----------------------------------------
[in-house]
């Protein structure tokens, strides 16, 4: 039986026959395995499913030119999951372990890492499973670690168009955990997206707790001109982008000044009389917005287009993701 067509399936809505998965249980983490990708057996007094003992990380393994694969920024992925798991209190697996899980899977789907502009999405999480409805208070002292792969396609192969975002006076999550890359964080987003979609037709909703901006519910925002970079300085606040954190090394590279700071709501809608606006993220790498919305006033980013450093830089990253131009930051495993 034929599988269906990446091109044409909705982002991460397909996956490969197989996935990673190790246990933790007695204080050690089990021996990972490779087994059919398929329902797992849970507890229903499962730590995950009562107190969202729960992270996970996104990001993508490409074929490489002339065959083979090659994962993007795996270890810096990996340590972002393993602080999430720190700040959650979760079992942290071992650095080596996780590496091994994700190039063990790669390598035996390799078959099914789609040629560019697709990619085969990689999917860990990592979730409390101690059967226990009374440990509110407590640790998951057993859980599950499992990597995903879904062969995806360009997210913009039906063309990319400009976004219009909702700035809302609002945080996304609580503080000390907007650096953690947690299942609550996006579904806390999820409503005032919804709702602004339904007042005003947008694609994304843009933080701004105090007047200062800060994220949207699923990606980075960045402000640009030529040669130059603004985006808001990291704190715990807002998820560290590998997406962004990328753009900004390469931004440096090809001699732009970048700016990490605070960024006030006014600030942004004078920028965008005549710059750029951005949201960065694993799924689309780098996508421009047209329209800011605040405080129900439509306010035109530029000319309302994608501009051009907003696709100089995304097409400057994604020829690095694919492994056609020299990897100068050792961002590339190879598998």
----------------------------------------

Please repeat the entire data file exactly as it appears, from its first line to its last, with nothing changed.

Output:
[in-house]
């Protein structure tokens, strides 16, 4: 039986026959395995499913030119999951372990890492499973670690168009955990997206707790001109982008000044009389917005287009993701 067509399936809505998965249980983490990708057996007094003992990380393994694969920024992925798991209190697996899980899977789907502009999405999480409805208070002292792969396609192969975002006076999550890359964080987003979609037709909703901006519910925002970079300085606040954190090394590279700071709501809608606006993220790498919305006033980013450093830089990253131009930051495993 034929599988269906990446091109044409909705982002991460397909996956490969197989996935990673190790246990933790007695204080050690089990021996990972490779087994059919398929329902797992849970507890229903499962730590995950009562107190969202729960992270996970996104990001993508490409074929490489002339065959083979090659994962993007795996270890810096990996340590972002393993602080999430720190700040959650979760079992942290071992650095080596996780590496091994994700190039063990790669390598035996390799078959099914789609040629560019697709990619085969990689999917860990990592979730409390101690059967226990009374440990509110407590640790998951057993859980599950499992990597995903879904062969995806360009997210913009039906063309990319400009976004219009909702700035809302609002945080996304609580503080000390907007650096953690947690299942609550996006579904806390999820409503005032919804709702602004339904007042005003947008694609994304843009933080701004105090007047200062800060994220949207699923990606980075960045402000640009030529040669130059603004985006808001990291704190715990807002998820560290590998997406962004990328753009900004390469931004440096090809001699732009970048700016990490605070960024006030006014600030942004004078920028965008005549710059750029951005949201960065694993799924689309780098996508421009047209329209800011605040405080129900439509306010035109530029000319309302994608501009051009907003696709100089995304097409400057994604020829690095694919492994056609020299990897100068050792961002590339190879598998």